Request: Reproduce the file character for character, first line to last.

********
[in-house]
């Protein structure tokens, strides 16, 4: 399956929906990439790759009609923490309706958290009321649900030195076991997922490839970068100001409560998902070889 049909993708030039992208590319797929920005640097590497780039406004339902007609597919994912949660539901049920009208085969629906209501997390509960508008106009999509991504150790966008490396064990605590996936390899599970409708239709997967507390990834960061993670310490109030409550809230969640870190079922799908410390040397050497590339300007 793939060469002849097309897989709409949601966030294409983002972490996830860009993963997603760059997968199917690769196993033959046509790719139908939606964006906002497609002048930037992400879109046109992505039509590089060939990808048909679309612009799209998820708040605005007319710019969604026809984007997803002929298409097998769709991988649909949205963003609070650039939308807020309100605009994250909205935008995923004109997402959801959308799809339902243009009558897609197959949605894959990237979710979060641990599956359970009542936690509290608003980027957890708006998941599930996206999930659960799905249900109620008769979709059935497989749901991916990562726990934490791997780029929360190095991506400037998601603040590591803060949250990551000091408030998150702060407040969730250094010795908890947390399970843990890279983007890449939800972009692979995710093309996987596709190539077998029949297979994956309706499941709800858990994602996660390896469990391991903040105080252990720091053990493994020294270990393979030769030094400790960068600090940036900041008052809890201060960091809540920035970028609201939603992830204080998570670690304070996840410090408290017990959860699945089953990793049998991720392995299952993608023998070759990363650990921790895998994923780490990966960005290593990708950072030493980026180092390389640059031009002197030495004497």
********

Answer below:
[in-house]
């Protein structure tokens, strides 16, 4: 399956929906990439790759009609923490309706958290009321649900030195076991997922490839970068100001409560998902070889 049909993708030039992208590319797929920005640097590497780039406004339902007609597919994912949660539901049920009208085969629906209501997390509960508008106009999509991504150790966008490396064990605590996936390899599970409708239709997967507390990834960061993670310490109030409550809230969640870190079922799908410390040397050497590339300007 793939060469002849097309897989709409949601966030294409983002972490996830860009993963997603760059997968199917690769196993033959046509790719139908939606964006906002497609002048930037992400879109046109992505039509590089060939990808048909679309612009799209998820708040605005007319710019969604026809984007997803002929298409097998769709991988649909949205963003609070650039939308807020309100605009994250909205935008995923004109997402959801959308799809339902243009009558897609197959949605894959990237979710979060641990599956359970009542936690509290608003980027957890708006998941599930996206999930659960799905249900109620008769979709059935497989749901991916990562726990934490791997780029929360190095991506400037998601603040590591803060949250990551000091408030998150702060407040969730250094010795908890947390399970843990890279983007890449939800972009692979995710093309996987596709190539077998029949297979994956309706499941709800858990994602996660390896469990391991903040105080252990720091053990493994020294270990393979030769030094400790960068600090940036900041008052809890201060960091809540920035970028609201939603992830204080998570670690304070996840410090408290017990959860699945089953990793049998991720392995299952993608023998070759990363650990921790895998994923780490990966960005290593990708950072030493980026180092390389640059031009002197030495004497």